Many of the supporters emphasized the economic rewards from a national convention, an argument with particular appeal in a city that once advertised itself as “a good place to make money.” Others argued that Charlotte, a city of about 860,000 people that has elected both Democrats and Republicans to citywide office in recent years, had an obligation to remain a marketplace for political debate.
The fact that Mr. Trump would be the expected star of the show was no reason, they argued, to pass up millions of dollars in business and priceless publicity.
Charlotte’s generally favorable weather, well-connected airport and glimmering city center have helped it build a reputation as a reliably sturdy site for major gatherings, leaving some city leaders stunned by the heated opposition to hosting the convention.
“A ‘no’ vote does not hurt nor impact the president,” Kenny Smith, a Republican former member of the City Council, warned during the meeting on Monday. “It only hurts the city you have sworn to represent, both in terms of substantial lost economic opportunity and, more importantly, self-induced reputational harm for not keeping your word.”
But the council heard from nearly as many opponents as supporters.
“Far too many people have chosen to excuse or overlook this dangerous campaign, because doing so gets them things they want: Supreme Court justices, tax cuts, power,” Pamela Grundy said of Mr. Trump and his policies since taking office. “We in Charlotte are now faced with the same choice, the same opportunity to demonstrate where our priorities truly lie. We must refuse.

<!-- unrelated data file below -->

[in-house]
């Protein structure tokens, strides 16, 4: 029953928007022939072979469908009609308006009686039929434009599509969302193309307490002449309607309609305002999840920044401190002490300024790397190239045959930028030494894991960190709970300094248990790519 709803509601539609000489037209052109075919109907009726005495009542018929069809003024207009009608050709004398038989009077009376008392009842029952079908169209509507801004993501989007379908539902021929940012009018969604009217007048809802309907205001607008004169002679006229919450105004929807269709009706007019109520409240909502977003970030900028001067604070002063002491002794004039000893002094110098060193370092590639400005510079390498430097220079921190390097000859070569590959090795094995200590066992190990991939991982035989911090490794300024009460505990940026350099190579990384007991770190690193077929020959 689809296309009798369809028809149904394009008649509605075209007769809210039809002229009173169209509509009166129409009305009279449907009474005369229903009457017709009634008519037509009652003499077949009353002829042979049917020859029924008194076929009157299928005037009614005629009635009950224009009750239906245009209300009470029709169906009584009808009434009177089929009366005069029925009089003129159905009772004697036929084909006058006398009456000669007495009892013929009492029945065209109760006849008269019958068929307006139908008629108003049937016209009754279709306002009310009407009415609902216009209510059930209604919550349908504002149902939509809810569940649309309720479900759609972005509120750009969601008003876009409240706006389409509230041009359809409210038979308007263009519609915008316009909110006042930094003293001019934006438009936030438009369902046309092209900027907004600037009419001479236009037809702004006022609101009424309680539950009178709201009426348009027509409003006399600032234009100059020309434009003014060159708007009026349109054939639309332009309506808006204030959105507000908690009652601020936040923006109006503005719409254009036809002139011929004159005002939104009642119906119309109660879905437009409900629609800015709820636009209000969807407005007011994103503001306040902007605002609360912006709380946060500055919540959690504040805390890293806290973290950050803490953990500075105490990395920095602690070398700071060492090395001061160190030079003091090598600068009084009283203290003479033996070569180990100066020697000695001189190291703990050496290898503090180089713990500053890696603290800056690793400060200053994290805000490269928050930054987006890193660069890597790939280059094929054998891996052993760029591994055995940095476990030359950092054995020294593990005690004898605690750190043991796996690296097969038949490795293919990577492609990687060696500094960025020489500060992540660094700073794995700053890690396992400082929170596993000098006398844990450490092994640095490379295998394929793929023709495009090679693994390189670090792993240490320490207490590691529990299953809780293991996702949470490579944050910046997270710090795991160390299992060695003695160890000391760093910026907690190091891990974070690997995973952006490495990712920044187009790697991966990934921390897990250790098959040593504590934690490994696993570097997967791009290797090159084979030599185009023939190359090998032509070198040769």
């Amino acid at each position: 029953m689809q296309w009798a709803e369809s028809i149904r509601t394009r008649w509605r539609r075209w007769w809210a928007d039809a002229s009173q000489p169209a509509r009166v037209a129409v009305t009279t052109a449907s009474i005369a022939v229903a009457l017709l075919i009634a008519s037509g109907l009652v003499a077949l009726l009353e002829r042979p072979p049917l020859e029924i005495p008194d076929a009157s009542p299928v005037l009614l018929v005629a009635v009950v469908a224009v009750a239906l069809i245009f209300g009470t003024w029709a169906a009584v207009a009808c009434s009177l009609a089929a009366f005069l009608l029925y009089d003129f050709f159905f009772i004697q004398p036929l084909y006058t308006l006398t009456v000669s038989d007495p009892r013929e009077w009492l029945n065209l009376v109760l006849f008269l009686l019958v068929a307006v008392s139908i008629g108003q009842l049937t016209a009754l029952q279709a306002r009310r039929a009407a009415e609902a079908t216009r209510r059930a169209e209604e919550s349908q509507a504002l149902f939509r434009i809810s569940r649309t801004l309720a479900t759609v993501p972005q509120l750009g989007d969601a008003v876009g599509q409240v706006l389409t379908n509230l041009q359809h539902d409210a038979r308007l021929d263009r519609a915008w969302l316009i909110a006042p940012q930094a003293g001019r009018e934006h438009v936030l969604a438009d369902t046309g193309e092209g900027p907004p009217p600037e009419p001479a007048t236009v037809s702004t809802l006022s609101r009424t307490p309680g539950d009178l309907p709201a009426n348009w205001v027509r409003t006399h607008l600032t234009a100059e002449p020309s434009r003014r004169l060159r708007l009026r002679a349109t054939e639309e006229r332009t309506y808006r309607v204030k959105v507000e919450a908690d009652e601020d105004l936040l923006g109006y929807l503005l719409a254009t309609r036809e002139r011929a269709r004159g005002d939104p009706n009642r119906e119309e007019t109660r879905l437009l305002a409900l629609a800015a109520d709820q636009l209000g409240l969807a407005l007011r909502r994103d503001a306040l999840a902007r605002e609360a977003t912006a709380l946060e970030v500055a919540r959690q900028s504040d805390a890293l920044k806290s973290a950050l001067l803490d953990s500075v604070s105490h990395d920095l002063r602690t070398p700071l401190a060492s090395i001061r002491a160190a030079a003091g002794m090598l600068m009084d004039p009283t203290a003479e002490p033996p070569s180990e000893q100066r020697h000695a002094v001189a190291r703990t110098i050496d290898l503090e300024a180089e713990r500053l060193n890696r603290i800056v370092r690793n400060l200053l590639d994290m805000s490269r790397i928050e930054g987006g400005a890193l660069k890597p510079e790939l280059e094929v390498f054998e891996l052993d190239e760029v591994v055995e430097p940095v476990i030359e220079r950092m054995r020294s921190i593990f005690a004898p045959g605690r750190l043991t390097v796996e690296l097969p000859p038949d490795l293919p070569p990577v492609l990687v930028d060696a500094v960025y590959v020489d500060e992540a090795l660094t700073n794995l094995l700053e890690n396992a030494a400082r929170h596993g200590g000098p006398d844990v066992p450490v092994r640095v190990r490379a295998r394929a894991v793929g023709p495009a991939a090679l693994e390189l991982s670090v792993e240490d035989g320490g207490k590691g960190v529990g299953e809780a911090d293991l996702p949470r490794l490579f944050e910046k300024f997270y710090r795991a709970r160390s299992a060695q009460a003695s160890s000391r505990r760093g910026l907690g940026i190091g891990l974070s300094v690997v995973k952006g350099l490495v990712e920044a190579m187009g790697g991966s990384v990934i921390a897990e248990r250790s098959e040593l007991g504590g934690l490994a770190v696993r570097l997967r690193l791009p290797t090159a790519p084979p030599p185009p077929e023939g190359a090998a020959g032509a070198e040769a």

“Republicans have a place in our city like everyone else,” she said. “The 2020 Republican National Convention does not.”
The comment period remained notably civil, though it was laced with vehement opinions from the outset. “It is time for us to stand up, and against the oppressive, the xenophobic, the hateful that is this nation,” said Ray McKinnon, the afternoon’s first speaker.
Democrats have narrowed their list of 2020 convention candidates to Houston, Miami Beach and Milwaukee, and appear to have run into less resistance than Republicans have in Charlotte.
Mr. Harlow, the city councilman, said it was “important to ask why no other local government in America is bidding on this convention.”
Since the terrorist attacks of Sept. 11, 2001, many cities have grown wary of hosting national conventions, with the security demands they entail. But the reservations about the 2020 Republican convention have been particularly pointed, in part because of the likelihood of large street protests against Mr. Trump.
Pat McCrory, a Republican who was Charlotte’s mayor for 14 years, said left-wing activists were to blame for any difficulties the party has in arranging a convention site.
“I think there’s a great deal of political pressure from the fringes, from the far left of the Democratic Party, to show absolutely no cooperation with the Republican Party and our president,” Mr. McCrory, also a former governor of North Carolina, said in an interview after the vote. “Any sign of support can be seen as a political suicide from the political left wing.”
On Monday, though, four Charlotte Democrats on the council voted along with the two Republican members to support holding the Republican convention in their city.
“It just feels like we’re constantly fighting over toll roads, over nondiscrimination ordinances, over Black Lives Matter, over immigrants’ rights, over a lot of things, and I know that we’ll continue to have fights,” said Julie Eiselt, the mayor pro tem. “But the only time we move forward, like we’ve seen with housing, is when we say, ‘Let’s work together.’”